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Episode 30 – Author’s Choice

Bram Presser

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This episode I am joined by lapsed lawyer, recovering academic, semi-reformed punk rocker, and now writer and stay-at-home dad, Bram Presser.

Bram’s writing has appeared in Best Australian Stories, Award Winning Australian Writing, The Sleepers Almanac and Higher Arc. His 2017 debut novel, The Book of Dirt, won the 2018 Goldberg Prize for Debut Fiction in the US National Jewish Book Awards, the 2018 Voss Literary Prize and three awards in the 2018 NSW Premier’s Literary Awards: the Christina Stead Prize for Fiction, the UTS Glenda Adams Award for New Writing and The People’s Choice Award.

 
¬†We talk about our love of browsing bookstores, Bram’s journey to writing a novel, writing a personal history as fiction and of course, we pair some delicious things to some fabulous books!
 
The pairings:  

The Door by Magda Szabo

A busy young writer struggling to cope with domestic chores, hires a housekeeper recommended by a friend. The housekeeper’s reputation is one built on dependable efficiency, though she is something of an oddity. Stubborn, foul-mouthed and with a flagrant disregard for her employer’s opinions she may even be crazy. She allows no-one to set foot inside her house; she masks herself with a veil and is equally guarded about her personal life. And yet Emerence is revered as much as she is feared. As the story progresses her energy and passion to help becomes clear, extinguishing any doubts arising out of her bizarre behaviour. A stylishly told tale which recounts a strange relationship built up over 20 years between a writer and her housekeeper. After an unpromising and caustic start benign feelings develop and ultimately the writer benefits from what becomes an inseparable relationship. Simultaneously we learn Emerence’s tragic past which is revealed in snapshots throughout the book.¬†

Bram called this the most beautiful book he has ever read, a modern classic, and a beautiful meditation on dignity and how we imagine people to be. To pair with the interesting and complex character of Emerence he suggests a classic Borscht with sour cream and a traditional Pilsner Urquell. 

The Curfew by Jesse Ball

 William and Molly lead a life of small pleasures, riddles at the kitchen table, and games of string and orange peels. All around them a city rages with war. When the uprising began, William’s wife was taken, leaving him alone with their young daughter. They keep their heads down and try to remain unnoticed as police patrol the streets, enforcing a curfew and arresting citizens. But when an old friend seeks William out, claiming to know what happened to his wife, William must risk everything. He ventures out after dark, and young Molly is left to play, reconstructing his dangerous voyage, his past, and their future.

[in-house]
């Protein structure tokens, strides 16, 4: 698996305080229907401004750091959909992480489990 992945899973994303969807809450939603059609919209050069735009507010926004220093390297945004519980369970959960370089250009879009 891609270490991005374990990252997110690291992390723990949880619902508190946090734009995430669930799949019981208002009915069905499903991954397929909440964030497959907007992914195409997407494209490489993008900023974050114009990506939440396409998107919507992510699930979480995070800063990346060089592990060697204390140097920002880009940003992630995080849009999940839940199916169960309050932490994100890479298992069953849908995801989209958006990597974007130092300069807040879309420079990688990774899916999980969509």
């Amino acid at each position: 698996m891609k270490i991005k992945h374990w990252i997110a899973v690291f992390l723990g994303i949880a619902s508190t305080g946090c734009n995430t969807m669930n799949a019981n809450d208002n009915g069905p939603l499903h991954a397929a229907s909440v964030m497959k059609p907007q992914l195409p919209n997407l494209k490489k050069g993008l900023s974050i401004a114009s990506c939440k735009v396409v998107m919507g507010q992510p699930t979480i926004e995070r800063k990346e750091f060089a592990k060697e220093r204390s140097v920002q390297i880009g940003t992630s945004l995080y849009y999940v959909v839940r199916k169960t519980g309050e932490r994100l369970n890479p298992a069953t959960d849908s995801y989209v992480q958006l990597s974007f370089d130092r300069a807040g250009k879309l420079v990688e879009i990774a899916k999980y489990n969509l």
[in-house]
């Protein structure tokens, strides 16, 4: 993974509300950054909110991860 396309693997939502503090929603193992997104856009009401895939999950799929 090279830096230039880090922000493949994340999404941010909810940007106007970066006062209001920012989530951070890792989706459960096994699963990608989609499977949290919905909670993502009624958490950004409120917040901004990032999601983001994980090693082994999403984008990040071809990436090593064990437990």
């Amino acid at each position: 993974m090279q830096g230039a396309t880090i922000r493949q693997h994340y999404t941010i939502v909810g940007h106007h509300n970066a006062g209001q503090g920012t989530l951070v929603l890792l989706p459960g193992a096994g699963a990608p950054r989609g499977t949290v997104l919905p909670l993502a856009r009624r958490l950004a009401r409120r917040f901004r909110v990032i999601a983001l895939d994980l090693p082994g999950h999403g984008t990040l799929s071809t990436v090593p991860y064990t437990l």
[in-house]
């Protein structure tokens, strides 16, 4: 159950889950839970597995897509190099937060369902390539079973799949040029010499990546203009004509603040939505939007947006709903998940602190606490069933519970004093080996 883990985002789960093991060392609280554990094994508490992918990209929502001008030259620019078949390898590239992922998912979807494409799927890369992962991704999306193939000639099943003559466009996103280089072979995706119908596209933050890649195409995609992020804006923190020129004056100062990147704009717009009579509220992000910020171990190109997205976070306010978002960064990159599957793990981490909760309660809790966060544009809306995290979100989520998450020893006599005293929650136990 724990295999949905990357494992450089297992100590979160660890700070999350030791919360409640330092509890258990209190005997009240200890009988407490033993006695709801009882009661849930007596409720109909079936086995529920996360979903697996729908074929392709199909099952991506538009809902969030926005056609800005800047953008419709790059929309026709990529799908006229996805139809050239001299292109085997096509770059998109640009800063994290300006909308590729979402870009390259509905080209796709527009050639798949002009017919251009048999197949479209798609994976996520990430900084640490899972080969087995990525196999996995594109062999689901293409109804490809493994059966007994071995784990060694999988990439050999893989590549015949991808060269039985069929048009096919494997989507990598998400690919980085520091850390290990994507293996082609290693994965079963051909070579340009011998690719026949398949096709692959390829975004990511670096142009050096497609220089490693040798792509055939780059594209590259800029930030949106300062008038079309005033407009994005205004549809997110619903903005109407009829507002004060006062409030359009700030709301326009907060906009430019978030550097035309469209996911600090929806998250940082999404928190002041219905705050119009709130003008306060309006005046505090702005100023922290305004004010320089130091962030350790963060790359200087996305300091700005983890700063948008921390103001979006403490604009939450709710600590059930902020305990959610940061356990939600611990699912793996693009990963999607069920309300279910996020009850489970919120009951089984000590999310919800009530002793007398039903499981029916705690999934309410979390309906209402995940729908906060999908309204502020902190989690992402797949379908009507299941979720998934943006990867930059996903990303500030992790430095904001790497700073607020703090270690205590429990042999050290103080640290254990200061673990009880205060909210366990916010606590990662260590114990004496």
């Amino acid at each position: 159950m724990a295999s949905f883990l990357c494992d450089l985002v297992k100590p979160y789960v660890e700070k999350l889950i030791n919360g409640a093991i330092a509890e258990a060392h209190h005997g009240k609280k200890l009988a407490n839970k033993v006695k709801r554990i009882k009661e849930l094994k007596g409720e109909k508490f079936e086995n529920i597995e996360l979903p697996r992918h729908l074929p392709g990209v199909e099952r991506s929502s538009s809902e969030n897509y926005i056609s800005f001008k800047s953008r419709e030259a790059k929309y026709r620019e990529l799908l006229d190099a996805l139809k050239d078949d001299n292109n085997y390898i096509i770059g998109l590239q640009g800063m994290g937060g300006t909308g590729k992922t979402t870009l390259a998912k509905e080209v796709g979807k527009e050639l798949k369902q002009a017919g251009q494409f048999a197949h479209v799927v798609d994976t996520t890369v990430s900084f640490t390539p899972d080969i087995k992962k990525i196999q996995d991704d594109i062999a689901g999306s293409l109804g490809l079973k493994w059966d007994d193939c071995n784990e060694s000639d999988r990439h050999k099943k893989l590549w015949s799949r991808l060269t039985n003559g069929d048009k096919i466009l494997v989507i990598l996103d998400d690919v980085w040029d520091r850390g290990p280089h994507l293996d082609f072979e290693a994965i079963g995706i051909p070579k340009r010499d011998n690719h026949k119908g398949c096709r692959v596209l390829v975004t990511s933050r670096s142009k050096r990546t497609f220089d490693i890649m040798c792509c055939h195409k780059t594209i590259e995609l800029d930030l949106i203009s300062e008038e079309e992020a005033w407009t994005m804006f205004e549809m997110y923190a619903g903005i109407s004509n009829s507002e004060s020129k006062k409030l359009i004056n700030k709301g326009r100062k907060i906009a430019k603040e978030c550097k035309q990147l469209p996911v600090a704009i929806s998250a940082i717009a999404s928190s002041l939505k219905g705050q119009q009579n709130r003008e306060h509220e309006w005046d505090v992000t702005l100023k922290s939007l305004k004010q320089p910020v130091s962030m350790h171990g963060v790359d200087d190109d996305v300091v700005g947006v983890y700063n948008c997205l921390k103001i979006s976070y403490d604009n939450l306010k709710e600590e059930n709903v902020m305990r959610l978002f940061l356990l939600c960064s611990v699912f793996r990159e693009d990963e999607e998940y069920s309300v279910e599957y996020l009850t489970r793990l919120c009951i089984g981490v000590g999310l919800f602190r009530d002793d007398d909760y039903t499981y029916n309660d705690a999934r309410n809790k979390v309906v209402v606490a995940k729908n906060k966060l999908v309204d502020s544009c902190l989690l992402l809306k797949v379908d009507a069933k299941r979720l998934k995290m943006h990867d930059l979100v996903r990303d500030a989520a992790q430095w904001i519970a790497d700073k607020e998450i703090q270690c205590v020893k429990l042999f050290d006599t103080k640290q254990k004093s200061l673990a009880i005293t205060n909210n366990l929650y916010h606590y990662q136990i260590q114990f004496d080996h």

¬†Bram called Jesse Ball the most exciting writer out of America right now and highly recommends this totalitarian dystopia with its surrealist and strangely beautiful¬†experimental writing. The perfect pairing for Bram is a Corpse Reviver, made with absinthe, gin, cointreau, lillet and lemon juice … ooooof! It is weird, subtle, warm, sweetly discombobulating with a kick!

The Weekend by Charlotte Wood

Three women in their seventies reunite for one last, life-changing weekend in the beach house of their late friend. The four women have a lifelong friendship of the best kind: loving, practical, frank, and steadfast. But when Sylvie dies, the ground shifts dangerously for the remaining three.

They are Jude, a once-famous restaurateur; Wendy, an acclaimed public intellectual; and Adele, a renowned actress now mostly out of work. Struggling to recall exactly why they’ve remained close all these years, the grieving women gather at Sylvie’s old beach house–not for festivities this time, but to clean it out before it is sold. Can they survive together without her?¬†Frustrations build and painful memories press in. Fraying tempers, an elderly dog, unwelcome guests and too much wine collide in a storm that brings long-buried hurts to the surface–and threatens to sweep away their friendship for good.

Justine says: This is a gently written, yet sharp look at relationships, growing old, the secrets we keep from others and the lies that we tell ourselves. I read it in a weekend and whilst the ending bothered me somewhat Рbecause it didn’t tie everything up with a bow РI like that it’s an ending which continues, because these women continue. And the only thing that I could possibly pair with this book would be sparkling wine Рgiven this book is set in NSW, a lovely local Hunter Valley sparkling, sharp and dry just like these women, yet made in the traditional method so with hints of cream and a fullness and body to it and of course it is to be guzzled with gusto amongst friends. 

 

 

This episode of Literary Elixirs was recorded via Zoom, please forgive any minor technical glitches!   

Into/Outro music is Mosquito Mojito by Rachel K. Collier. Sourced from Free Music Archive under a Creative Commons Licence.